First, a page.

Search

Your search for 'dc_creator:( "Kinzig, Wolfram" ) OR dc_contributor:( "Kinzig, Wolfram" )' returned 8 results. Modify search

Did you mean: dc_creator:( "kinzig, wolfram" ) OR dc_contributor:( "kinzig, wolfram" )

Sort Results by Relevance | Newest titles first | Oldest titles first

Paschal/Easter Calendrical Controversies

(573 words)

Author(s): Kinzig, Wolfram
[German Version] The first disputes regarding the date of Easter or the duration of the preceding fast (Fasting: III, 1; the sources are not clear which) go back to the mid-2nd century, when there were differences between Polycarp of Smyrna and Anicetus, the bishop of Rome, which were resolved amicably (Eus. Hist. eccl. IV 14.1, 5; V 24.16f.). During the episcopate of Victor I of Rome, the so-called Paschal Controversy arose between the church in Rome and the churches in Asia Minor (Eus. Hist. eccl. V 23–25). In Asia Minor, the church followed the Jewish calculation of the date…

Neophytes

(210 words)

Author(s): Kinzig, Wolfram
[German Version] The term νεόϕυτος/ neóphytos (“newly planted”) appears in the New Testament only in 1 Tim 3:6 (possibly influenced by Isa 5:7 LXX; cf. also 1 Cor 3:5–9), where it refers to a recent adult convert, who is excluded from the office of bishop (cf. also the Syriac Didascalia 4). Canon 2 of the Council of Nicea in 325 forbids ordination to the priesthood or episcopate immediately after baptism; similar decrees appear in canon 3 of the Council of Laodicea (between 343 and 381), Apostolic Canons 80, and canon 19 of the Fourth Council of Toledo (633). C…

Apollinarius of Hierapolis, Claudius,

(669 words)

Author(s): Kinzig, Wolfram
[German Version] bishop of Hierapolis in Phrygia (c. 175). Claudius Apollinarius or Apollinaris (Latin form; the preferred Greek form is “Apolinarios”; cf. Zahn) was a bishop in Phrygia during the reign of the emperor Marcus Aurelius (161–180, sole reign 169–176; cf. Eusebius Hist. eccl. IV 21 with IV 19; IV 26.1; idem, Chron. ad ann. Abr. 2187; idem, Chron. paschale ad Olymp. ann. 237, 1 = ann. Christ. 167; Photius Bibl., cod. 14). According to Theodoret, he was versed in scripture and also familiar with pagan learning ( Haer. fab. III, 2). Photius praises his literary style ( loc. cit.). No…

Theophilus of Alexandria (Saint)

(379 words)

Author(s): Kinzig, Wolfram
[German Version] (c. 345, Memphis – Oct 15, 412, Alexandria), patriarch of Alexandria. He was said to have been a catechumen and student of Athanasius, who baptized him. He entered the clergy prior to 370 and worked as an episcopal secretary; he may also have been the teacher of Tyrannius Rufinus. Between 384 and 387 he was enthroned as bishop of Alexandria. He systematically destroyed the pagan temples (including the Serapeum) and replaced them with churches (before 392). After 391 he appears to …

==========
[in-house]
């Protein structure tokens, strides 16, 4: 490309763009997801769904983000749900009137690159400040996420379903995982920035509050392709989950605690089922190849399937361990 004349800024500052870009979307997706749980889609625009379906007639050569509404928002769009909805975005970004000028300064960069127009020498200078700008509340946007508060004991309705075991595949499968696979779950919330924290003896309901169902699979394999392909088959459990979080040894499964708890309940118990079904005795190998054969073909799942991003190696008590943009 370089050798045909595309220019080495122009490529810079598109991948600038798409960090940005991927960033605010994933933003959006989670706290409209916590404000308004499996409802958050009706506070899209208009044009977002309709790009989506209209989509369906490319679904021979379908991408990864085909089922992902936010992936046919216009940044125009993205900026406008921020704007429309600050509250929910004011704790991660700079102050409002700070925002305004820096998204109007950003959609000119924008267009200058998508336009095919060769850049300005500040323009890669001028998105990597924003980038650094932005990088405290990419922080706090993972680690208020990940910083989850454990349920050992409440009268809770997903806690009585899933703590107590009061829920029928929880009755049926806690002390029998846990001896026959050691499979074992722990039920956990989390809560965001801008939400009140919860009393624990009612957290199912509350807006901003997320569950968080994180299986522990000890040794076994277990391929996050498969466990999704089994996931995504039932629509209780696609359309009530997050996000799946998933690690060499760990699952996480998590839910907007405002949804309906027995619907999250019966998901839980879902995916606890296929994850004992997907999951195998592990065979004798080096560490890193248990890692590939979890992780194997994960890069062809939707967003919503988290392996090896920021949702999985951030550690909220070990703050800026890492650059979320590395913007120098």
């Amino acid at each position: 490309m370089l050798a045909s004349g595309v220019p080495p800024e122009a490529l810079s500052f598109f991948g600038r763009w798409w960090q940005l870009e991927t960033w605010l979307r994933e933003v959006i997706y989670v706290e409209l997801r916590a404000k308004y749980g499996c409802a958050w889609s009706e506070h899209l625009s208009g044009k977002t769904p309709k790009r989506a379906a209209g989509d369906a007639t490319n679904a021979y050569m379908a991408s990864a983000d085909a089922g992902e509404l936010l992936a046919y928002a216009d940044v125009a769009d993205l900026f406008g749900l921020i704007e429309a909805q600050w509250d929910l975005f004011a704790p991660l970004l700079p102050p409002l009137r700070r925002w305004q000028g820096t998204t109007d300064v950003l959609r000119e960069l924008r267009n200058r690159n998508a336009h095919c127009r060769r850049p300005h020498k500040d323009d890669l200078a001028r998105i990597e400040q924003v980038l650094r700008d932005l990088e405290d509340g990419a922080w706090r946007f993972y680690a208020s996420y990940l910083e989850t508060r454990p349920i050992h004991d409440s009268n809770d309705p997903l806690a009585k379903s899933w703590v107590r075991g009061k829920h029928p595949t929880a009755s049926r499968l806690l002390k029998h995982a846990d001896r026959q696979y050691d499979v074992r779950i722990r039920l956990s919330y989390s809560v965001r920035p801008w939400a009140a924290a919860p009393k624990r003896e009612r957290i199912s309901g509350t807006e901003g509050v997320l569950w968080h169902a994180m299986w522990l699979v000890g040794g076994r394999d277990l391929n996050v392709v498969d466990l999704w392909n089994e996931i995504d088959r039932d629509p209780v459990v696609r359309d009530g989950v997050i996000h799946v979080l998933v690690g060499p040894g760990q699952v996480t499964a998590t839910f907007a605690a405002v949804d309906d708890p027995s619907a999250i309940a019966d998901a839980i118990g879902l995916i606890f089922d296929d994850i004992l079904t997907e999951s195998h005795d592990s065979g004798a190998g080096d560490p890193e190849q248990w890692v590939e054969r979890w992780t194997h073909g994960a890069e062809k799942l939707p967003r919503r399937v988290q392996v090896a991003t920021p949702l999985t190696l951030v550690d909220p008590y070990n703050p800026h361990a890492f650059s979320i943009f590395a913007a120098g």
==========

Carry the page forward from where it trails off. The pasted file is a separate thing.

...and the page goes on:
Athenagoras,

(311 words)

Author(s): Kinzig, Wolfram
[German Version] Greek apologist (2nd half of 2nd cent.), is mentioned briefly only by Methodius of Olympus ( De resurrectione mortuorum I, 37, 1–3, with a fragment from Athenagoras's Supplicatio) and Philip of Side (in a confused passage copied by Theodorus Lector, GCS 54, 1971, 160). He describes himself as a Christian philosopher from Athens ( Supplicatio, titulus, if authentic; he was clearly not the “head” of the Academy, as Philip claims). Whether this description indicates a philosophical education before his conversion is as uncertain as Philip's …

Justin Martyr (Saint)

(771 words)

Author(s): Kinzig, Wolfram
[German Version] (Iustinus Martyr; born in Flavia Neapolis [Nablus], Samaria, died 165 in Rome) was a Greek apologist and Christian philosopher. He was born into a pagan family (who called themselves “Samaritans”), received a grammatical and rhetorical education, and was familiar with a variety of philosophical schools. He understood his eventual conversion to Christianity as a turn to the true philosophy. Justin may have taught for a time in Ephesus and finally established a Christian school in R…

Quartodecimans

(349 words)

Author(s): Kinzig, Wolfram
[German Version] (or Quartadecimans). The term derives from Latin quarto- or quartadecimani, used by Tacitus in a military context; in the present context, however, it translates Greek τεσσαρεσκαιδεκατῖται/ tessareskaidekatítai (first used by Epiphanius of Salamis c. 375). It is an umbrella term for groups of Christians that celebrated Passover (Feasts and festivals: II; III) or Easter on Nisan 14, according the Jewish calculation of Passover. They are first mentioned by Apollinarius of Hierapolis (frgm. De Pascha) and Polycrates of Ephesus (cit. in Eus. Hist. eccl. V 24.2–8), …

Easter

(5,925 words)

Author(s): Kraus, Georg | Kinzig, Wolfram | Schlemmer, Karl | Plank, Peter | Schwier, Helmut | Et al.
[German Version] I. Terminology – II. Church History – III. Liturgy – IV. Customs and Traditions – V. Homiletics and Education – VI. Art History I. Terminology Easter (cf. Ger. Ostern) is the English word for the feast of Jesus Christ's resurrection (II). The name in other Germanic and Romance languages derives instead from Gk πάσχα/ páscha (Aram. פַּסְחָא/ pascha' or פִּסְחָא/ pischa' for Heb. פֶּסַח/ pesah. [from פסח/ psh., “limp/go past”, etymology not entirely clear]; Lat. as pascha or passa), for example, Påske (Danish and Norwegian), Pasen (Dutch), Påsk (Swedish), Pasqua (…